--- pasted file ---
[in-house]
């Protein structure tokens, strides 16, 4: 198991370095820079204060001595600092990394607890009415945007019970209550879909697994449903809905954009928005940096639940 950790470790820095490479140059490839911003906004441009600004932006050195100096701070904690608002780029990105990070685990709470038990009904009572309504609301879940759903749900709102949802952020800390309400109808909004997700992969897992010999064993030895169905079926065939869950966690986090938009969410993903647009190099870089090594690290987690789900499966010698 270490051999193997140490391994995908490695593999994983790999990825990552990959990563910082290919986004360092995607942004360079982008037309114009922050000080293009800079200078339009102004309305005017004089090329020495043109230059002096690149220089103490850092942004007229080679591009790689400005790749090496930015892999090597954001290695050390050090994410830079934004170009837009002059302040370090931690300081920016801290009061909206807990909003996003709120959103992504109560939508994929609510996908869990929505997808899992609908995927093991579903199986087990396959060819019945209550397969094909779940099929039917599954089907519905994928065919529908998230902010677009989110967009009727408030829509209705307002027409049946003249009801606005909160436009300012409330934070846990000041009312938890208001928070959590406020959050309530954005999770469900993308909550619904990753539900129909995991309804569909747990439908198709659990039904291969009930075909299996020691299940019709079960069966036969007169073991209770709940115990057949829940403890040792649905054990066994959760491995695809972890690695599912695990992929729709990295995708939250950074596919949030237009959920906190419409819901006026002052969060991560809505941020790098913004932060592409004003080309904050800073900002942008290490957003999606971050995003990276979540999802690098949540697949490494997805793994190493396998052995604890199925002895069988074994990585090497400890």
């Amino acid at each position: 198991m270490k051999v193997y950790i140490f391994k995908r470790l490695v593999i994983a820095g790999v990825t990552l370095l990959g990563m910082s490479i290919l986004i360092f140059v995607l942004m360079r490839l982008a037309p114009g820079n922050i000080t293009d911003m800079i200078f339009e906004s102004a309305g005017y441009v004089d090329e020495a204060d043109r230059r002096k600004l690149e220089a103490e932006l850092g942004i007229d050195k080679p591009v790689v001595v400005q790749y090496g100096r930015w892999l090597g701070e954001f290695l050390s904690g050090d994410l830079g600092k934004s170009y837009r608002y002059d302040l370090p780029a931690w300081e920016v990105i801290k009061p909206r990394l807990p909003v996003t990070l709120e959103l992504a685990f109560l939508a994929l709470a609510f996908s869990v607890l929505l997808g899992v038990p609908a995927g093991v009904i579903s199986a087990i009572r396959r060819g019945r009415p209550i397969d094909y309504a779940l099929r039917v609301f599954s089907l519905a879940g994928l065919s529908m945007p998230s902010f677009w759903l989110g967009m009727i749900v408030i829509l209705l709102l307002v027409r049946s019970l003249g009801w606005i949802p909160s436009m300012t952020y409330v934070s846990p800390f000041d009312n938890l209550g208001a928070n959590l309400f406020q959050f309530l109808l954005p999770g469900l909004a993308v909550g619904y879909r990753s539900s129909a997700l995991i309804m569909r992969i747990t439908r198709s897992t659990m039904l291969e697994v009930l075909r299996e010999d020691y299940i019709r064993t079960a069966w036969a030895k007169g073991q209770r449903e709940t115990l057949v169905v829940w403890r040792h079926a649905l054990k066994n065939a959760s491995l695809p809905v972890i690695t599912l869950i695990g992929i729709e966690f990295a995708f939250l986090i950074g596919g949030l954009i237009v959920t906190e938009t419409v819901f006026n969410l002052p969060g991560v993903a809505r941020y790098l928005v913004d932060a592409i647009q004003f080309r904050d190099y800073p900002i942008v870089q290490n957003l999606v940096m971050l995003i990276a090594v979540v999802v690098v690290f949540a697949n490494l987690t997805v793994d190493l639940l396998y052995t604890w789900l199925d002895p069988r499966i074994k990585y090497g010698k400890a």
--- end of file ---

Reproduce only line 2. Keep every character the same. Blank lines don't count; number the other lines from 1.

């Protein structure tokens, strides 16, 4: 198991370095820079204060001595600092990394607890009415945007019970209550879909697994449903809905954009928005940096639940 950790470790820095490479140059490839911003906004441009600004932006050195100096701070904690608002780029990105990070685990709470038990009904009572309504609301879940759903749900709102949802952020800390309400109808909004997700992969897992010999064993030895169905079926065939869950966690986090938009969410993903647009190099870089090594690290987690789900499966010698 270490051999193997140490391994995908490695593999994983790999990825990552990959990563910082290919986004360092995607942004360079982008037309114009922050000080293009800079200078339009102004309305005017004089090329020495043109230059002096690149220089103490850092942004007229080679591009790689400005790749090496930015892999090597954001290695050390050090994410830079934004170009837009002059302040370090931690300081920016801290009061909206807990909003996003709120959103992504109560939508994929609510996908869990929505997808899992609908995927093991579903199986087990396959060819019945209550397969094909779940099929039917599954089907519905994928065919529908998230902010677009989110967009009727408030829509209705307002027409049946003249009801606005909160436009300012409330934070846990000041009312938890208001928070959590406020959050309530954005999770469900993308909550619904990753539900129909995991309804569909747990439908198709659990039904291969009930075909299996020691299940019709079960069966036969007169073991209770709940115990057949829940403890040792649905054990066994959760491995695809972890690695599912695990992929729709990295995708939250950074596919949030237009959920906190419409819901006026002052969060991560809505941020790098913004932060592409004003080309904050800073900002942008290490957003999606971050995003990276979540999802690098949540697949490494997805793994190493396998052995604890199925002895069988074994990585090497400890």